Cognitive Daily – What are we doing when we look away during a conversation?
In face to face conversation, we often look away from the person we’re speaking with. Somewhat paradoxically, the closer people sit to their conversation companions, the less often they look at them.
But other factors influence how often we avert our gaze, too. When we are asked personal questions, or difficult questions, or possibly when we are trying to deceive, we look away more often. When we talk with someone via a remote video monitor, we look at them more often than when we engage in the same type of conversation face to face.
So what’s the cause of this behavior? Do several different causes lead to looking away, or is the root cause the same for all of them? Perhaps we look away when we are feeling socially challenged. After all, difficult questions, or social intimacy, or the heightened social awareness involved in deceiving others could all lead to the same feeling of being put on the spot.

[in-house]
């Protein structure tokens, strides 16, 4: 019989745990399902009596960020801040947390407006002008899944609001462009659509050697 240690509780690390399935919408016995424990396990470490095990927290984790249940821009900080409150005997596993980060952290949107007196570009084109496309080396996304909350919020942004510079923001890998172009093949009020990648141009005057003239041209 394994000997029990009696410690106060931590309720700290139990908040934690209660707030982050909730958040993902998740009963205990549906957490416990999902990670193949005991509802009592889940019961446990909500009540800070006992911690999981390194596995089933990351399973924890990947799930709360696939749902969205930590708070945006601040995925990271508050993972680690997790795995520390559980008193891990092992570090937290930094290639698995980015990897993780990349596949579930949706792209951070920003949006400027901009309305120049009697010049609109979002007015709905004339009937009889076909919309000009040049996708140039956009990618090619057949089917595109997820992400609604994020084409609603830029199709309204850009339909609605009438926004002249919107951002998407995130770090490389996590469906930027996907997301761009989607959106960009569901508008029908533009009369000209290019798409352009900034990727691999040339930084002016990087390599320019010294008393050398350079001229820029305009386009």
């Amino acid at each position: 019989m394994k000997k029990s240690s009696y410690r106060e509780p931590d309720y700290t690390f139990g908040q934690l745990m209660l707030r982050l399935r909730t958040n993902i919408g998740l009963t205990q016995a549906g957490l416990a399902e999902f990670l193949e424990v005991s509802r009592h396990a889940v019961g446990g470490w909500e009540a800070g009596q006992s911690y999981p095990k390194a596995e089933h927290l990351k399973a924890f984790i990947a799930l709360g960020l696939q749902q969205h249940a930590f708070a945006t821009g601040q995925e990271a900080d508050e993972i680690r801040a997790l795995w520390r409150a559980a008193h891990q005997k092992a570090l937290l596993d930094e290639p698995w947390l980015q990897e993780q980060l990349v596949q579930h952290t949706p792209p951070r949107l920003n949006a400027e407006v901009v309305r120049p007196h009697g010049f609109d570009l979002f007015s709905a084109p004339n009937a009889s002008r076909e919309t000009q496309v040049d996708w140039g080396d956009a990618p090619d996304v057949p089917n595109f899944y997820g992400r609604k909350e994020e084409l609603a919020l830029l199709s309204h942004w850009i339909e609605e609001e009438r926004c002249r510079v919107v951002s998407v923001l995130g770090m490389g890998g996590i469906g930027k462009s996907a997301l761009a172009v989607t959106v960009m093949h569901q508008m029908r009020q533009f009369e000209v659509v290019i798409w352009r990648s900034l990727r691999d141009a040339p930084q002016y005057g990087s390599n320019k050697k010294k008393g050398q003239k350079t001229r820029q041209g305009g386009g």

But another explanation is possible at least some of the time. We get a great deal of information by looking at faces, and this information places a significant load on our cognitive systems. Perhaps, when we’re asked a difficult question and need to concentrate, looking away from a face helps us focus on the cognitive demands of the question.